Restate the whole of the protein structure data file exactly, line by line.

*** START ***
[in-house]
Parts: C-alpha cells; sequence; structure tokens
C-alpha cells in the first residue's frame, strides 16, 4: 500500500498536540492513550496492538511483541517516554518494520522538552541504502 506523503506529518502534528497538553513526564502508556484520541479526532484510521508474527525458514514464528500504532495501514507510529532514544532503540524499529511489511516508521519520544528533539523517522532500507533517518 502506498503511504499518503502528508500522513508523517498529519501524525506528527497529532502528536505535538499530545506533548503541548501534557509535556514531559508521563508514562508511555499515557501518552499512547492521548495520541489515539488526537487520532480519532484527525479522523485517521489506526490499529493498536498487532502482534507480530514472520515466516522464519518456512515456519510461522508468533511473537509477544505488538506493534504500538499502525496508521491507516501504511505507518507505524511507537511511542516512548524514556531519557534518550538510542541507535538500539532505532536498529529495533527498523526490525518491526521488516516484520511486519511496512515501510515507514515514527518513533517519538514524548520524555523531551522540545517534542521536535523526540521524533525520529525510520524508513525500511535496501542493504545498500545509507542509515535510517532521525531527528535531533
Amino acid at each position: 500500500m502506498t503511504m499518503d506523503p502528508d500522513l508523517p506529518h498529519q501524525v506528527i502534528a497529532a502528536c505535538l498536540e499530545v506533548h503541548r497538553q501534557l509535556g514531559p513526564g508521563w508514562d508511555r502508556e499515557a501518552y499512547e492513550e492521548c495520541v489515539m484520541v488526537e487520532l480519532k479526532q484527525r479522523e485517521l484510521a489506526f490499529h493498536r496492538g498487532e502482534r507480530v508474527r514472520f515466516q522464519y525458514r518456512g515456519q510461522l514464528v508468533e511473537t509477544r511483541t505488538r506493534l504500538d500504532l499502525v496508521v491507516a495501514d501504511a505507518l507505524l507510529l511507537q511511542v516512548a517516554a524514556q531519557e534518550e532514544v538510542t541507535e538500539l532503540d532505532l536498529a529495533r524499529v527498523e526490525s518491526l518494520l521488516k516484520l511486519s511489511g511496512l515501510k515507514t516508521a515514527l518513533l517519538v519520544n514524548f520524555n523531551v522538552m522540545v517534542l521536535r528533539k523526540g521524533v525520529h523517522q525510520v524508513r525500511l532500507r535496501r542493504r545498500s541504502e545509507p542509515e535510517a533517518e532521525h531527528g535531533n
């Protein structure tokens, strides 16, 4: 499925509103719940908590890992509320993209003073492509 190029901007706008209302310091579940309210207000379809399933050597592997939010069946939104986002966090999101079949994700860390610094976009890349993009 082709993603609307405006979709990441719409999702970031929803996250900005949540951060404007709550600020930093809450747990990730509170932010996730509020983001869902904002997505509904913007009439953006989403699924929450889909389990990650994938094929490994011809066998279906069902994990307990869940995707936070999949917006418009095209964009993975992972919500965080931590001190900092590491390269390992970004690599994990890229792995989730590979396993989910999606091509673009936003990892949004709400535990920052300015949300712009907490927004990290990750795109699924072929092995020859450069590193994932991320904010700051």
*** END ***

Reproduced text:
[in-house]
Parts: C-alpha cells; sequence; structure tokens
C-alpha cells in the first residue's frame, strides 16, 4: 500500500498536540492513550496492538511483541517516554518494520522538552541504502 506523503506529518502534528497538553513526564502508556484520541479526532484510521508474527525458514514464528500504532495501514507510529532514544532503540524499529511489511516508521519520544528533539523517522532500507533517518 502506498503511504499518503502528508500522513508523517498529519501524525506528527497529532502528536505535538499530545506533548503541548501534557509535556514531559508521563508514562508511555499515557501518552499512547492521548495520541489515539488526537487520532480519532484527525479522523485517521489506526490499529493498536498487532502482534507480530514472520515466516522464519518456512515456519510461522508468533511473537509477544505488538506493534504500538499502525496508521491507516501504511505507518507505524511507537511511542516512548524514556531519557534518550538510542541507535538500539532505532536498529529495533527498523526490525518491526521488516516484520511486519511496512515501510515507514515514527518513533517519538514524548520524555523531551522540545517534542521536535523526540521524533525520529525510520524508513525500511535496501542493504545498500545509507542509515535510517532521525531527528535531533
Amino acid at each position: 500500500m502506498t503511504m499518503d506523503p502528508d500522513l508523517p506529518h498529519q501524525v506528527i502534528a497529532a502528536c505535538l498536540e499530545v506533548h503541548r497538553q501534557l509535556g514531559p513526564g508521563w508514562d508511555r502508556e499515557a501518552y499512547e492513550e492521548c495520541v489515539m484520541v488526537e487520532l480519532k479526532q484527525r479522523e485517521l484510521a489506526f490499529h493498536r496492538g498487532e502482534r507480530v508474527r514472520f515466516q522464519y525458514r518456512g515456519q510461522l514464528v508468533e511473537t509477544r511483541t505488538r506493534l504500538d500504532l499502525v496508521v491507516a495501514d501504511a505507518l507505524l507510529l511507537q511511542v516512548a517516554a524514556q531519557e534518550e532514544v538510542t541507535e538500539l532503540d532505532l536498529a529495533r524499529v527498523e526490525s518491526l518494520l521488516k516484520l511486519s511489511g511496512l515501510k515507514t516508521a515514527l518513533l517519538v519520544n514524548f520524555n523531551v522538552m522540545v517534542l521536535r528533539k523526540g521524533v525520529h523517522q525510520v524508513r525500511l532500507r535496501r542493504r545498500s541504502e545509507p542509515e535510517a533517518e532521525h531527528g535531533n
């Protein structure tokens, strides 16, 4: 499925509103719940908590890992509320993209003073492509 190029901007706008209302310091579940309210207000379809399933050597592997939010069946939104986002966090999101079949994700860390610094976009890349993009 082709993603609307405006979709990441719409999702970031929803996250900005949540951060404007709550600020930093809450747990990730509170932010996730509020983001869902904002997505509904913007009439953006989403699924929450889909389990990650994938094929490994011809066998279906069902994990307990869940995707936070999949917006418009095209964009993975992972919500965080931590001190900092590491390269390992970004690599994990890229792995989730590979396993989910999606091509673009936003990892949004709400535990920052300015949300712009907490927004990290990750795109699924072929092995020859450069590193994932991320904010700051």